Satire is acceptable within the legal parameters
The creation of a Carnival float showing Archbishop Charles J. Scicluna and Dar San Ġużepp has given rise to controversy because it implies the abuse that occurred at this home some years ago.
It appears that this float offended the directors of Dar San Ġużepp in Santa Venera, so much so that the St Paul Missionary Society is ready to take legal action of this float is part of the Carnival. Archbishop Charles Scicluna said that, while he is not offended by satire, this float is inappropriate for Carnival.
A spokesperson for the Police Corps told Voice of the Workers that owners of floats can create satirical figures of persons in authority, such as the faces of the Police Commissioner, the Commander of the Armed Forces or the Archbishop, as long as they are not ridiculed or do not imply that they are involved in criminal activity. If they do this they can be detained under Article 82 A of the Criminal Law and taken to court. With regard to the float that created the controversy, the Police cannot take criminal action but the Archbishop can take civil action against the owner of the float.
Professor Vicki Ann Cremona, a Theatre Studies lecturer at the University of Malta and expert on the Nadur Carnival also reacted to this issue and told this portal that if the anti-censorship law were applied it would preclude the owner of the float from being arrested but he would be warned that such a float would not go down well with the public and may offend many people. “Of all the things that are happening in this country that lend themselves to caricature we had to choose the Archbishop?”, asked Vicki Ann Cremona.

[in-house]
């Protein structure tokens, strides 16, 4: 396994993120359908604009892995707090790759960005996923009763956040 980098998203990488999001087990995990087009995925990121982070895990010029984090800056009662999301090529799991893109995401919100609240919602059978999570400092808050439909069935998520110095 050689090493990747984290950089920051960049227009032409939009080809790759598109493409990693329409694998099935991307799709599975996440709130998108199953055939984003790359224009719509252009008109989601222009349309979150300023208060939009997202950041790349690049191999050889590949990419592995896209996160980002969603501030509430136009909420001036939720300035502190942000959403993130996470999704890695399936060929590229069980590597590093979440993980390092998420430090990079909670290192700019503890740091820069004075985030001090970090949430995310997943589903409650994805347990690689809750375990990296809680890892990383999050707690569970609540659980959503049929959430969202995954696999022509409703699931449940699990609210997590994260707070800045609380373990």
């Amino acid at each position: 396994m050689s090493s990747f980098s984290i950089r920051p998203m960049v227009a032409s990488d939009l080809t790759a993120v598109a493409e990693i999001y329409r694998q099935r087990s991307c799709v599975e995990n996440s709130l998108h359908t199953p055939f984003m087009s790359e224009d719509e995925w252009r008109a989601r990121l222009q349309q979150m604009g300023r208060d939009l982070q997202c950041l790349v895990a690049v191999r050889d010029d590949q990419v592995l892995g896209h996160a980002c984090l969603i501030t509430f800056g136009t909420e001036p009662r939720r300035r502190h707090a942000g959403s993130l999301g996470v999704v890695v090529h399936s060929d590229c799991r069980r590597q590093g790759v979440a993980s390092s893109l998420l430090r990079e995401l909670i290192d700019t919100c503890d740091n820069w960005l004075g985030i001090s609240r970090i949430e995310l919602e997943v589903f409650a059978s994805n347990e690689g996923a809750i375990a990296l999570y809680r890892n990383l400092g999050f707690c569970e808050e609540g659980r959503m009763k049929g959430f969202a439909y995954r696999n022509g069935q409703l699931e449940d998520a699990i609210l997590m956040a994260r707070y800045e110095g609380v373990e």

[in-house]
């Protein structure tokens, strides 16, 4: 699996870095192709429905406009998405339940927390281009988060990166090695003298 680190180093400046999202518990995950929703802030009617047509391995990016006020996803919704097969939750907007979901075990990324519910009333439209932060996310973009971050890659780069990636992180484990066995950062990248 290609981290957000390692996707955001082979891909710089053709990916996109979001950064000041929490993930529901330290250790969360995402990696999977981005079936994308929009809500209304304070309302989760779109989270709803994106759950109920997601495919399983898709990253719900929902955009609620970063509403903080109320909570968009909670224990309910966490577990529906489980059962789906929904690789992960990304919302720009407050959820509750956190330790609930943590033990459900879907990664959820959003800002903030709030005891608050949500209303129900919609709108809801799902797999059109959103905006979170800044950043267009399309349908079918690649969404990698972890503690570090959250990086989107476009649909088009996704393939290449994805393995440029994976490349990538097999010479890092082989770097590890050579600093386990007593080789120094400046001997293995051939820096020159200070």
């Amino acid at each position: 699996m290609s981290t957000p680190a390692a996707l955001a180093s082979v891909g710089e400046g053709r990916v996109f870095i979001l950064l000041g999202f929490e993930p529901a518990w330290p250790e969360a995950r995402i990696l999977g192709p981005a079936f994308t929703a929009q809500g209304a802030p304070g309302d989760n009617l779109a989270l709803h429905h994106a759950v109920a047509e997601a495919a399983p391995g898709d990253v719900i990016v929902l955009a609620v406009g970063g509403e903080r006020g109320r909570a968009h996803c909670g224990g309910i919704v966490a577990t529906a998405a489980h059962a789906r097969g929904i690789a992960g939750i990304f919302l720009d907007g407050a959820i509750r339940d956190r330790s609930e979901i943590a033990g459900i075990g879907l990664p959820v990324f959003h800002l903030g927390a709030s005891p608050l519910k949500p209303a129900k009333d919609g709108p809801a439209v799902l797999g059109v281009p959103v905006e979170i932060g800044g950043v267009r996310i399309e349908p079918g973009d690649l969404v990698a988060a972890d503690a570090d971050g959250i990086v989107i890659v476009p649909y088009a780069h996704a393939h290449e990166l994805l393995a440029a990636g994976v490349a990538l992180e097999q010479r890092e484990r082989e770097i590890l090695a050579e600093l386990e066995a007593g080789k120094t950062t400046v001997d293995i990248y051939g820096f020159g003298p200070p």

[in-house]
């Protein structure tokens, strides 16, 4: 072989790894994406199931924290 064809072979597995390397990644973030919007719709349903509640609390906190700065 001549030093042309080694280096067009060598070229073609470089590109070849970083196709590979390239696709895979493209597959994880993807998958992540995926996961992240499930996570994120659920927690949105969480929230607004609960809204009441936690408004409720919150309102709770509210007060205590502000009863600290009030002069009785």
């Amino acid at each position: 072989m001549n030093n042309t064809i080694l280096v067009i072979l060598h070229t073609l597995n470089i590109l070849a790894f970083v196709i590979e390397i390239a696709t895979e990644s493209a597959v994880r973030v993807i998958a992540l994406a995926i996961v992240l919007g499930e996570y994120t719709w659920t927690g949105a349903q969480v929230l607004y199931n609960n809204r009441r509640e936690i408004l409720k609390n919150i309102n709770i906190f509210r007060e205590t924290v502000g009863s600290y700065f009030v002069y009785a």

Voice of the Workers also spoke to Mark Schembri, artist and caricaturist. He said that, as happens in each art sector and in anything that is subjective, interpretation is key. Given that in the last few years the Carnival in Malta has been given a satirical twist, something he has been involved in from the beginning to make sure that this is done well, the float creators have taken on new responsibilities.
Theoretically, Mark Schembri opposes the censorship of satire as this kind of interference would nullify the very reason why satire exists. However, it is of vital importance that the creator of the float in this case is very careful about what symbols and metaphors he uses to relay his message. If he does not think through his use of a symbol he will be creating scope for misinterpretation. He may end up being misunderstood and any criticism of a particular position could be misinterpreted.
With respect to the idea that at the carnival everything should be kept light and innocent, Mark Schembri asks what we have come to want from our carnival. He said that one needs to appreciate the fact that once the idea of satire has been introduced to the Maltese carnival a risky element has been added that does not go well with the notion of lighthearted innocence.
Mark Schembri explained that at the carnival of Viareggio in Italy, where there is a tradition of artistic satire, there was a float that featured the ugliness of domestic violence. This float did not spread joy but had a very important message to convey.
He said that he does not condone the fact that the children of Dar San Ġużepp are implicated as they are already victims of their life circumstances and this will be increasing the stigma they suffer.
Voice of the Workers contends that, while it supports satire there should be some control on artistic creations. Let us have fun during this reign of foolishness without making fun of anyone in a malicious way. Although artists today enjoy freedom of expression, legal parameters should always be observed and respected.